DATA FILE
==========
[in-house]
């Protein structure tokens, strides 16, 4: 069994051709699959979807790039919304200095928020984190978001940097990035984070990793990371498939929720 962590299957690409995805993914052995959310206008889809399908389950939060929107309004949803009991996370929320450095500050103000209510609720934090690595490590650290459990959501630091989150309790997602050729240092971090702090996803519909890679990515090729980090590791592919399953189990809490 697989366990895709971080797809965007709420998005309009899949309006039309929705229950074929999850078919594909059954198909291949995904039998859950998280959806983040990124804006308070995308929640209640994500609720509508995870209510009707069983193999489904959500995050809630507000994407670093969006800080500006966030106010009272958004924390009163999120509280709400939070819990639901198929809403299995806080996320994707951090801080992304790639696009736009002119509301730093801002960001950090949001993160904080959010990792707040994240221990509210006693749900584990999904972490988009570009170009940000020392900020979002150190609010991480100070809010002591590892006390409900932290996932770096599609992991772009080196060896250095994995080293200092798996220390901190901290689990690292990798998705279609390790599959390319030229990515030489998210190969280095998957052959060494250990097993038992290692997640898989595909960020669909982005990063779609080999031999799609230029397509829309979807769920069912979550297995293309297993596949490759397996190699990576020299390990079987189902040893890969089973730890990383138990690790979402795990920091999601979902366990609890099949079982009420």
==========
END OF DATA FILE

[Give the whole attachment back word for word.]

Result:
[in-house]
């Protein structure tokens, strides 16, 4: 069994051709699959979807790039919304200095928020984190978001940097990035984070990793990371498939929720 962590299957690409995805993914052995959310206008889809399908389950939060929107309004949803009991996370929320450095500050103000209510609720934090690595490590650290459990959501630091989150309790997602050729240092971090702090996803519909890679990515090729980090590791592919399953189990809490 697989366990895709971080797809965007709420998005309009899949309006039309929705229950074929999850078919594909059954198909291949995904039998859950998280959806983040990124804006308070995308929640209640994500609720509508995870209510009707069983193999489904959500995050809630507000994407670093969006800080500006966030106010009272958004924390009163999120509280709400939070819990639901198929809403299995806080996320994707951090801080992304790639696009736009002119509301730093801002960001950090949001993160904080959010990792707040994240221990509210006693749900584990999904972490988009570009170009940000020392900020979002150190609010991480100070809010002591590892006390409900932290996932770096599609992991772009080196060896250095994995080293200092798996220390901190901290689990690292990798998705279609390790599959390319030229990515030489998210190969280095998957052959060494250990097993038992290692997640898989595909960020669909982005990063779609080999031999799609230029397509829309979807769920069912979550297995293309297993596949490759397996190699990576020299390990079987189902040893890969089973730890990383138990690790979402795990920091999601979902366990609890099949079982009420």